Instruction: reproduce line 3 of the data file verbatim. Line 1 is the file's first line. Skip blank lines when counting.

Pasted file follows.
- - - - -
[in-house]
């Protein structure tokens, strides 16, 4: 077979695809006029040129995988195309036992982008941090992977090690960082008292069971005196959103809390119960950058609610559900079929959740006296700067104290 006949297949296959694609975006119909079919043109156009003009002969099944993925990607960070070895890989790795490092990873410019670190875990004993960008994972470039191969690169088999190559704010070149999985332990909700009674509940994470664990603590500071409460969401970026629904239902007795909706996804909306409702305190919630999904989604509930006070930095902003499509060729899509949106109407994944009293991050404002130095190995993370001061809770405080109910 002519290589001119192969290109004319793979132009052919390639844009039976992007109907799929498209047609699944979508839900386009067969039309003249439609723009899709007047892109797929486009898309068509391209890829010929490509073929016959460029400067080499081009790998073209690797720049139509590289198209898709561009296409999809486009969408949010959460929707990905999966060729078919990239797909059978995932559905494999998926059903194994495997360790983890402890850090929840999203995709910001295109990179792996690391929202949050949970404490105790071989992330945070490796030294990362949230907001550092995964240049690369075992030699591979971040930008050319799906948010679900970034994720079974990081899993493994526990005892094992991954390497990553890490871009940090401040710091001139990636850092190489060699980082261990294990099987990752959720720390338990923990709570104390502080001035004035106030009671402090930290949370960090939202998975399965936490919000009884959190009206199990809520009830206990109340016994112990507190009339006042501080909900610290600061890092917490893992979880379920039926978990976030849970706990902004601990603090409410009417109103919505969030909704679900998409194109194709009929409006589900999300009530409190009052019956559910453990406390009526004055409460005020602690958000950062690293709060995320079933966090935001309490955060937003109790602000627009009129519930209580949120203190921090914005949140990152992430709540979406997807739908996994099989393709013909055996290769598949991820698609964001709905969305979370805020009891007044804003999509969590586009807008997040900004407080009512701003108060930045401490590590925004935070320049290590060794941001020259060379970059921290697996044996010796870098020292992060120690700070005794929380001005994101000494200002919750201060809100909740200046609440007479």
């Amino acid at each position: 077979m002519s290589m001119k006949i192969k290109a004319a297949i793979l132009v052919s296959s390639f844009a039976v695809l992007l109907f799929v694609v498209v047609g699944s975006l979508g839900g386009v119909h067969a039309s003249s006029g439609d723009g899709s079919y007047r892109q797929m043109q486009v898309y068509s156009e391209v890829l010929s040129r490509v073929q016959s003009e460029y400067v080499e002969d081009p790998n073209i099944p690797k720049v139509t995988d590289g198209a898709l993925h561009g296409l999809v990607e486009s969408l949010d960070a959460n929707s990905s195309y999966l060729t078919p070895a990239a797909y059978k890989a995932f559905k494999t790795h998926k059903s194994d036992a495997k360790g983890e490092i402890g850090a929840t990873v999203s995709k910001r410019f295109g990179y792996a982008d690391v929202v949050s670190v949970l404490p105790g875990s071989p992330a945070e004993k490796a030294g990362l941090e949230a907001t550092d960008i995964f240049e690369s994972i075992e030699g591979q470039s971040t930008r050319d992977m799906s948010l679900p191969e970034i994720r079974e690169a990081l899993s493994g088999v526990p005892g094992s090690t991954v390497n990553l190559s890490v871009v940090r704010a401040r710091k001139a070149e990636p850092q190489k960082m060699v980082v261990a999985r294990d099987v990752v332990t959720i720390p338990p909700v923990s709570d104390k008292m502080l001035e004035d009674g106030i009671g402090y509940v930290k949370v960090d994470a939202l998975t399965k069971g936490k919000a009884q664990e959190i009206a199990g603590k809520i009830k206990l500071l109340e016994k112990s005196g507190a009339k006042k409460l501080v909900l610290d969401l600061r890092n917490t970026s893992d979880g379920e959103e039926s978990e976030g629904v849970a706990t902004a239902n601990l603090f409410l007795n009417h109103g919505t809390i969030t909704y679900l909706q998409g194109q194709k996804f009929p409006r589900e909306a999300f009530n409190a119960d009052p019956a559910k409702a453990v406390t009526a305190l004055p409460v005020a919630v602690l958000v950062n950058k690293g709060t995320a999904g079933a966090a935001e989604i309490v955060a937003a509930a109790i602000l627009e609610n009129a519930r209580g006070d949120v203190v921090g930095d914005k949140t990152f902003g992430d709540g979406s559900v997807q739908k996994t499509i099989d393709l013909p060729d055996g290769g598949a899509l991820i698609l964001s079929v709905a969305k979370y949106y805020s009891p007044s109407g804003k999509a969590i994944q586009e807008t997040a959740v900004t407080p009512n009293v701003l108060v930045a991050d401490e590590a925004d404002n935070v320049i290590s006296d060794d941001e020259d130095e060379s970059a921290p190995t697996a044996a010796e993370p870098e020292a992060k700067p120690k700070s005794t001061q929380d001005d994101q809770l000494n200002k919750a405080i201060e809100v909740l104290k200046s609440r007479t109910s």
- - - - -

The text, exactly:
């Amino acid at each position: 077979m002519s290589m001119k006949i192969k290109a004319a297949i793979l132009v052919s296959s390639f844009a039976v695809l992007l109907f799929v694609v498209v047609g699944s975006l979508g839900g386009v119909h067969a039309s003249s006029g439609d723009g899709s079919y007047r892109q797929m043109q486009v898309y068509s156009e391209v890829l010929s040129r490509v073929q016959s003009e460029y400067v080499e002969d081009p790998n073209i099944p690797k720049v139509t995988d590289g198209a898709l993925h561009g296409l999809v990607e486009s969408l949010d960070a959460n929707s990905s195309y999966l060729t078919p070895a990239a797909y059978k890989a995932f559905k494999t790795h998926k059903s194994d036992a495997k360790g983890e490092i402890g850090a929840t990873v999203s995709k910001r410019f295109g990179y792996a982008d690391v929202v949050s670190v949970l404490p105790g875990s071989p992330a945070e004993k490796a030294g990362l941090e949230a907001t550092d960008i995964f240049e690369s994972i075992e030699g591979q470039s971040t930008r050319d992977m799906s948010l679900p191969e970034i994720r079974e690169a990081l899993s493994g088999v526990p005892g094992s090690t991954v390497n990553l190559s890490v871009v940090r704010a401040r710091k001139a070149e990636p850092q190489k960082m060699v980082v261990a999985r294990d099987v990752v332990t959720i720390p338990p909700v923990s709570d104390k008292m502080l001035e004035d009674g106030i009671g402090y509940v930290k949370v960090d994470a939202l998975t399965k069971g936490k919000a009884q664990e959190i009206a199990g603590k809520i009830k206990l500071l109340e016994k112990s005196g507190a009339k006042k409460l501080v909900l610290d969401l600061r890092n917490t970026s893992d979880g379920e959103e039926s978990e976030g629904v849970a706990t902004a239902n601990l603090f409410l007795n009417h109103g919505t809390i969030t909704y679900l909706q998409g194109q194709k996804f009929p409006r589900e909306a999300f009530n409190a119960d009052p019956a559910k409702a453990v406390t009526a305190l004055p409460v005020a919630v602690l958000v950062n950058k690293g709060t995320a999904g079933a966090a935001e989604i309490v955060a937003a509930a109790i602000l627009e609610n009129a519930r209580g006070d949120v203190v921090g930095d914005k949140t990152f902003g992430d709540g979406s559900v997807q739908k996994t499509i099989d393709l013909p060729d055996g290769g598949a899509l991820i698609l964001s079929v709905a969305k979370y949106y805020s009891p007044s109407g804003k999509a969590i994944q586009e807008t997040a959740v900004t407080p009512n009293v701003l108060v930045a991050d401490e590590a925004d404002n935070v320049i290590s006296d060794d941001e020259d130095e060379s970059a921290p190995t697996a044996a010796e993370p870098e020292a992060k700067p120690k700070s005794t001061q929380d001005d994101q809770l000494n200002k919750a405080i201060e809100v909740l104290k200046s609440r007479t109910s």